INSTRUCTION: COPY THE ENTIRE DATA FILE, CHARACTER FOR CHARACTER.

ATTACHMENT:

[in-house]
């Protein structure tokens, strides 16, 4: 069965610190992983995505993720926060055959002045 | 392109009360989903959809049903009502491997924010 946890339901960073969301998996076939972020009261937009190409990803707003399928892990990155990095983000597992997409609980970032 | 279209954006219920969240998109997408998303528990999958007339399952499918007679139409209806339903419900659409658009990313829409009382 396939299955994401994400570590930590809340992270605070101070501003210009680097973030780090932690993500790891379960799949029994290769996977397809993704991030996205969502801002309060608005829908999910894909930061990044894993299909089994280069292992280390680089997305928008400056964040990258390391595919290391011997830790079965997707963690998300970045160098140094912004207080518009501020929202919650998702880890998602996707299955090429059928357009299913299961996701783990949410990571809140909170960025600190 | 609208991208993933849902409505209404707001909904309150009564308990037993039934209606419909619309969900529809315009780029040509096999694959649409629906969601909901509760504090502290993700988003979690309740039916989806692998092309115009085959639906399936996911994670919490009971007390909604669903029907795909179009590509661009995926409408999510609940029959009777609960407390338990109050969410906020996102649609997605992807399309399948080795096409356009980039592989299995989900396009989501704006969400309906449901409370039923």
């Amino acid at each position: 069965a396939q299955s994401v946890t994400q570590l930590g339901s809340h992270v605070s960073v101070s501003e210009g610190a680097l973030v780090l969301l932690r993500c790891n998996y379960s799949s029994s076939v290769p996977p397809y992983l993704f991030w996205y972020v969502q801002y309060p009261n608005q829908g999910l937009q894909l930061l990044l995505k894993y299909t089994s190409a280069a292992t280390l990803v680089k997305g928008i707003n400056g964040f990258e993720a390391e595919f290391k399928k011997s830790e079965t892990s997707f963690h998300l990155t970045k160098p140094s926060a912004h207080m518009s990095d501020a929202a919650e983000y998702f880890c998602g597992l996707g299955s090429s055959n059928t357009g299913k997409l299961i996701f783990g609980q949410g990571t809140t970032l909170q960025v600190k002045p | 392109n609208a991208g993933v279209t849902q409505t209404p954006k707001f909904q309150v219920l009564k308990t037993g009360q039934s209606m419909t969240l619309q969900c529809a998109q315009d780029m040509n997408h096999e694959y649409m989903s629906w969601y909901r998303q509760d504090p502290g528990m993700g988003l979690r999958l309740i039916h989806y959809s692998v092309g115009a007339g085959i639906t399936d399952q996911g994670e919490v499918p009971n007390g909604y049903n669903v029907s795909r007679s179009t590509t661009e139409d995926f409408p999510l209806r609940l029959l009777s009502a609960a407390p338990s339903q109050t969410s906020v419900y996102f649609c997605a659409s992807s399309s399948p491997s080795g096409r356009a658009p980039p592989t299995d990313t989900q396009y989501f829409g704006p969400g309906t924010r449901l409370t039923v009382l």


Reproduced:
[in-house]
């Protein structure tokens, strides 16, 4: 069965610190992983995505993720926060055959002045 | 392109009360989903959809049903009502491997924010 946890339901960073969301998996076939972020009261937009190409990803707003399928892990990155990095983000597992997409609980970032 | 279209954006219920969240998109997408998303528990999958007339399952499918007679139409209806339903419900659409658009990313829409009382 396939299955994401994400570590930590809340992270605070101070501003210009680097973030780090932690993500790891379960799949029994290769996977397809993704991030996205969502801002309060608005829908999910894909930061990044894993299909089994280069292992280390680089997305928008400056964040990258390391595919290391011997830790079965997707963690998300970045160098140094912004207080518009501020929202919650998702880890998602996707299955090429059928357009299913299961996701783990949410990571809140909170960025600190 | 609208991208993933849902409505209404707001909904309150009564308990037993039934209606419909619309969900529809315009780029040509096999694959649409629906969601909901509760504090502290993700988003979690309740039916989806692998092309115009085959639906399936996911994670919490009971007390909604669903029907795909179009590509661009995926409408999510609940029959009777609960407390338990109050969410906020996102649609997605992807399309399948080795096409356009980039592989299995989900396009989501704006969400309906449901409370039923």
């Amino acid at each position: 069965a396939q299955s994401v946890t994400q570590l930590g339901s809340h992270v605070s960073v101070s501003e210009g610190a680097l973030v780090l969301l932690r993500c790891n998996y379960s799949s029994s076939v290769p996977p397809y992983l993704f991030w996205y972020v969502q801002y309060p009261n608005q829908g999910l937009q894909l930061l990044l995505k894993y299909t089994s190409a280069a292992t280390l990803v680089k997305g928008i707003n400056g964040f990258e993720a390391e595919f290391k399928k011997s830790e079965t892990s997707f963690h998300l990155t970045k160098p140094s926060a912004h207080m518009s990095d501020a929202a919650e983000y998702f880890c998602g597992l996707g299955s090429s055959n059928t357009g299913k997409l299961i996701f783990g609980q949410g990571t809140t970032l909170q960025v600190k002045p | 392109n609208a991208g993933v279209t849902q409505t209404p954006k707001f909904q309150v219920l009564k308990t037993g009360q039934s209606m419909t969240l619309q969900c529809a998109q315009d780029m040509n997408h096999e694959y649409m989903s629906w969601y909901r998303q509760d504090p502290g528990m993700g988003l979690r999958l309740i039916h989806y959809s692998v092309g115009a007339g085959i639906t399936d399952q996911g994670e919490v499918p009971n007390g909604y049903n669903v029907s795909r007679s179009t590509t661009e139409d995926f409408p999510l209806r609940l029959l009777s009502a609960a407390p338990s339903q109050t969410s906020v419900y996102f649609c997605a659409s992807s399309s399948p491997s080795g096409r356009a658009p980039p592989t299995d990313t989900q396009y989501f829409g704006p969400g309906t924010r449901l409370t039923v009382l």